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Tu esday, June 14, 2011

rage 40, T HIS DAY, Vol . 16, No. 5895



Affinnative Action Needed to Save Cocoa, Agriculture E

lports of cocoa products from N'igeria TQSC' 41 percent, grossing revenue. of.5822.8 mil~ lion into the country in 2O IO.This figure ~ ~a:I OYer 30 per cent of $2.32 bill ion earnings (rom rKIn-oil exports last ye:tr for Nigeria.Africa'sle3ding oil prodllcer. ~ ~ hopes 111m t3mings (rom the Str;Jlcgic commodil)' shook! rise in the future. or II \east N'igma h:u capacify for this 10 occur. HQ\\'c\"t:!", M:tIyslS ha\"e their doubts thaI the C'xisting palentials. \\ hich the n:llion possc:ssc:s in the :n,1 of cocoa prodoc1ion, may fi72.1e out withoul bl:ing achie....ed. if the currenllluirOOe of go\'> enunenllo tOtO. and the entire ag:ricu ltuml sec-

In this report, Crusoe Osagie echoes the views of analysts who believe that cocoa, other national crops and the entire agricultural sector must be taken more seriously, if Nigeria is to attain its set economic objectives Missing Links Nigeria is known 10 consume not less Ihan $1 billion worth of sugar annu;dly and we prodllt'C ~Iy IS per cent of the national ~I\remc:nu. The question theTdore remains, "hy can tile fl3tion not produce sug:m:anc: 10 produce her own sugar. despite the abund:tna:: 0( low '-alley swamps in NigrOa. suiled for sugar c:mc pmdur:lion1 II IS the: SlIme story for maitt, Apart from being a national stable crop. Maitt is also a source 01 sucrose. glue: and swdl, The Nigerian 80\'efTlrn:1lI has ConSiSICfltly spoken lrool doubling maitt produc:tion, bul this h.'IS been more. words th:'I1l action. Thc 10 per cenl inr:lusion policy of 1ZSa\'a fIoui in the: production 0( bread and 0I1ler ronfectioneric:s which is capnble of pushing Nigeria's cassava pr0duction to about 60 million metric lannes per annum has long been abandoned since: the: e-~II or the! Obasanjo administrnlioo. 1'his single policy with clear amrmam~ action can lead to the creation of] million jobs at both fann nnd f:tCIory levels. Jt will also Icad to huge savings 01 scarce foreign I:.Ich;r.nge. which otherwi~ wOl.rld ba\'e been used in importing whc:lt flour. In gmernl Nigerian agricullUt'c: requin=s c1e.v decisi\~ action policies and legislati\~ frameworks for il locreale Ihc,' desired efTer:t on the economy. The unvnployrn:m problem in Nigeria can br resohu through agrkultulll and il5 allied intlustries Providing loan facilities such as the N200 billion agrie fund is not mough 10 jurnpSUUt agncultut'c:, Fa oample.therelw been criticism IS to the actual PUT' pose for which 1I~ fu nd is meanl. II is understood not 10 be used for Inputs or machineries or fertili5a"S but only for production thcrefore. input suppliers who import lhc:se inpul5 31 high bank .-ales and nucruating foreign ochange flItes arc: not aJ1O"'ed access to the funds, Consequently, tJ1C)' Sf:'11 inputs at exorbitant f<!les to small f:mnen who cannot afford il.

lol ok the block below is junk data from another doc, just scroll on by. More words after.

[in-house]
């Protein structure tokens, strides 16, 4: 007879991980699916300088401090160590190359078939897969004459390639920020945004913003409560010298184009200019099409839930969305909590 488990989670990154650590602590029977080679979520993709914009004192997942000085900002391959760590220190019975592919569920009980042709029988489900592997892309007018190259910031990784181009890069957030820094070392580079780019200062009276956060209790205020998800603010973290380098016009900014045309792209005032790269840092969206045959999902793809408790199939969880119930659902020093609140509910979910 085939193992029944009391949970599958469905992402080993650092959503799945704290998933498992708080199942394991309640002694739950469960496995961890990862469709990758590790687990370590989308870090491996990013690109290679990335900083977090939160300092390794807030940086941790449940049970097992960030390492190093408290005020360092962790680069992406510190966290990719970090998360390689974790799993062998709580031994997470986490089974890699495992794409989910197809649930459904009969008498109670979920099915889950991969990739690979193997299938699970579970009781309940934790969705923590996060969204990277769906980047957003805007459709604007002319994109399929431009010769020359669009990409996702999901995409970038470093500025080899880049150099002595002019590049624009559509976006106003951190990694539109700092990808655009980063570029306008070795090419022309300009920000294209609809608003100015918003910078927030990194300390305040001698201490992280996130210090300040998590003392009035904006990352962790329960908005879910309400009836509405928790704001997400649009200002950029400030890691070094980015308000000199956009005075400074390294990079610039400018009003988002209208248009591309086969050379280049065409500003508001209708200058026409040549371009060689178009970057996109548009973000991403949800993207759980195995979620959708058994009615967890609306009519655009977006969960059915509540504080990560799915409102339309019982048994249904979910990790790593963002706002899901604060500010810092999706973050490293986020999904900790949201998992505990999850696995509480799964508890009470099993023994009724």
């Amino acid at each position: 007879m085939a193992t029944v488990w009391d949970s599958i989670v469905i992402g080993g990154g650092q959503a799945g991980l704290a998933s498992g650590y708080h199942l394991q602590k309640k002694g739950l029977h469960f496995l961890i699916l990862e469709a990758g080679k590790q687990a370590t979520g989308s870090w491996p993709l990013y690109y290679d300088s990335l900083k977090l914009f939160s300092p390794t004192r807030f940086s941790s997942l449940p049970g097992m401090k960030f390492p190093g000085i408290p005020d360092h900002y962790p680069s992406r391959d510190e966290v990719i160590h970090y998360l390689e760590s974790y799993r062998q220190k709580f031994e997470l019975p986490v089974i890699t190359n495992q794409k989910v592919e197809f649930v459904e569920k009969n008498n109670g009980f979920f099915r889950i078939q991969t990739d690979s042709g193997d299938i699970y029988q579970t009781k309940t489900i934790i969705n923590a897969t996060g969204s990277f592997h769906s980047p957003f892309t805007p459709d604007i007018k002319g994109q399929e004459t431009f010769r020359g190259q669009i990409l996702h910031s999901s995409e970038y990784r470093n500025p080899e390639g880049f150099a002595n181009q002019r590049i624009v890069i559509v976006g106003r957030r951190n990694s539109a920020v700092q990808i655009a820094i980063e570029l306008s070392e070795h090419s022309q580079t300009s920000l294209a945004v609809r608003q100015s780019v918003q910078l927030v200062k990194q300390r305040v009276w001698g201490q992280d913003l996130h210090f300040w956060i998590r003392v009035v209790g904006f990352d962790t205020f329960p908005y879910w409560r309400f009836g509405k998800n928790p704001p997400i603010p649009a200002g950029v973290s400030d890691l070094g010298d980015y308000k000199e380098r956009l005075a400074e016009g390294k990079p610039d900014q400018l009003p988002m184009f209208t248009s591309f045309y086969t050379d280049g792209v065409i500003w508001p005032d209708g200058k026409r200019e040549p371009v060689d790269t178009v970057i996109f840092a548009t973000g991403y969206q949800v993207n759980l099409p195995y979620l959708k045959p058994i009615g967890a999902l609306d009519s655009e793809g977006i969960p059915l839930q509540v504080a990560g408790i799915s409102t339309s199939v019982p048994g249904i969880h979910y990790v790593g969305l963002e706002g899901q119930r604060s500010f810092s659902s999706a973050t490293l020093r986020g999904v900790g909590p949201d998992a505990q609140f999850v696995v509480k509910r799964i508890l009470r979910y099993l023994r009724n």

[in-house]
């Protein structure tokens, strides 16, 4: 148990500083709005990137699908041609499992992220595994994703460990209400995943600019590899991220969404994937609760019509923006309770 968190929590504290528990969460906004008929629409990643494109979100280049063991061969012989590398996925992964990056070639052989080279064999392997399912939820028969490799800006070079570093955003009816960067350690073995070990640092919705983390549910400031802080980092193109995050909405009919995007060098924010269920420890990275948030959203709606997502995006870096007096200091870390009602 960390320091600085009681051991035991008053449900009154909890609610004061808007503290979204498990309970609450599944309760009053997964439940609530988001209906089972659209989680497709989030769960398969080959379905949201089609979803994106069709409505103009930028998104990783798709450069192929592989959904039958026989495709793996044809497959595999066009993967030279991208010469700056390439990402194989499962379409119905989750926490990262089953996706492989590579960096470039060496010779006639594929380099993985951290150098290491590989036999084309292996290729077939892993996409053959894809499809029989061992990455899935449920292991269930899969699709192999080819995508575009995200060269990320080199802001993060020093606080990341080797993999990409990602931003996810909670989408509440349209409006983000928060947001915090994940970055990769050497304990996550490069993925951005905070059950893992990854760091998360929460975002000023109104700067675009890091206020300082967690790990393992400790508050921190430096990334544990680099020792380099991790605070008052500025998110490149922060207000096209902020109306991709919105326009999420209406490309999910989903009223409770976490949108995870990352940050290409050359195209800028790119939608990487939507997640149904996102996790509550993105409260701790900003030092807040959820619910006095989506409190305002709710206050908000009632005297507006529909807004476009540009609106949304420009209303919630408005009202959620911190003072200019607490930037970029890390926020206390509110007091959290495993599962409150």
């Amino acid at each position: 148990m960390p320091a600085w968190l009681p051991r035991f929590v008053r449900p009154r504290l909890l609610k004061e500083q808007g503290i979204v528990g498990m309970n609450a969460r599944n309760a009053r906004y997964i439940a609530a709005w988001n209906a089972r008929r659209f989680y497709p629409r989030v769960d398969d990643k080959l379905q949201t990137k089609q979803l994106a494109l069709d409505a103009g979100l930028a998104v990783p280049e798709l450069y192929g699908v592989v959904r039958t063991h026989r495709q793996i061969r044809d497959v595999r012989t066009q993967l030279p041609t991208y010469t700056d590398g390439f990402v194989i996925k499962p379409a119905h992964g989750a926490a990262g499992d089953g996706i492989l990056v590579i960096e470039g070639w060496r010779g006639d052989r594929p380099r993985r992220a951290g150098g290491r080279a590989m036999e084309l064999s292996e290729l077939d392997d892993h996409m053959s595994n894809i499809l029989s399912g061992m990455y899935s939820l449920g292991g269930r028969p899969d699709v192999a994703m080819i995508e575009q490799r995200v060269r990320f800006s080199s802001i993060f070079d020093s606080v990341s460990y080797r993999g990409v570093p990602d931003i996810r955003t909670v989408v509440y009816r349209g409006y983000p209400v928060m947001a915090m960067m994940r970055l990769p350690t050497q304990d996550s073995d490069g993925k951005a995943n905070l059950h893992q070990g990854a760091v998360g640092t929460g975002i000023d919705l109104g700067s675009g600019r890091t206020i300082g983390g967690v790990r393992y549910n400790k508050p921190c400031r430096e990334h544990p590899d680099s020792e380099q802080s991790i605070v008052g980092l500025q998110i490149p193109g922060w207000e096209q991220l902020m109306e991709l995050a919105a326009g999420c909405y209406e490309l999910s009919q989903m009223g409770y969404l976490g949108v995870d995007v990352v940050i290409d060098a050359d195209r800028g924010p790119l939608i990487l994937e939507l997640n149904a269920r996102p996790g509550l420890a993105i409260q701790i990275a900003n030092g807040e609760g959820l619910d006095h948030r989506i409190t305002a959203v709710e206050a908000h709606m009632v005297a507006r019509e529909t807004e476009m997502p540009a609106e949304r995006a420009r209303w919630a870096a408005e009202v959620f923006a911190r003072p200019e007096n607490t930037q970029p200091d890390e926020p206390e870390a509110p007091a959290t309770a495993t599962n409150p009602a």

lor pcrsi<ls. Gloom ~' J'id Il ~

Doom f.m,Iictions about Nigeria's cocoa pmductlon may already be gearing 10 materialise.

Cocoa prices recei.'f:lI by farmefS in Nigeria fell by 11$ much:lS 28 per cent from a record high due 10 declining demand . according 10 the secretary gCTlffi\1 of the COCQ;\ Association of Nigerin. Ntj;

Ab:lOg Neji.

Prices ha\"C (allm because there is 100000' demand for the so-called hghl-crop beans. which !he f:ll1m'1"! an: harvesting current ly. he said . "Demand is always low because you ha\'e 10 crush ~ beans to get the right quantity of but· ter lh~1 you need". Prices :l/'e 400.000 naif<! tS2.s(7) a metric lonne in AkUl't:. and 384.000 naim a tonne' in Ikorn. in !he ~nh,uown from an illI-time high of ~bout

S]5!XX) nai f<! a tonne in early Jl. lnrrll. he

said. Money Spinner Cot'OII ~ !he!CX'Ol1d l:ugest foreign ochange for Nigeria and Nigeria is the fouM l:ugest cocoa producer lind supplier in the wor ld. Nigeria st.'IIlCb behind rountric:s such as COlI: d' h'Oire. Coasr. which 15 number one: Ghana and Indonesia. \VJmI is unfortunate aboul Nigeria's current standing in global cocoa production ~ the fact Wt in ImnS 0( human, matc:ri;d and nall1l'1ll resources. Nigeria actually stands talter than the three countries thai lead il in COC'Oi1 production_ According to analysts, Nigeria ~ polen. tial in abund.,nce: bul IlI:ks comrnitmc:nt to rum potenti:al1O lClual OUtput. Understanding this led the: admin~uation 0( Chief Olusegun QbasMjo to deploy resources to the grQ\\1h and development of cocoa in Nigeria, with it dear \'ision to make tI~ counuy numba two in Africa after Cole d'h'Oire, 11lcre have been 5e\'ef<!1 reports thai Nigena cocoa "ill sufTer some production setback in 201 1 11ti.s has not been 5ttI\. buI5uccessi'e govCTIlIT'ICI11S after Ihe Oba,'ianjo administmuon have rJQl conlin ued in II~ footlil~ of thai adntinisu-alion as far as the de\~lopment of COCOO IS ron· eamef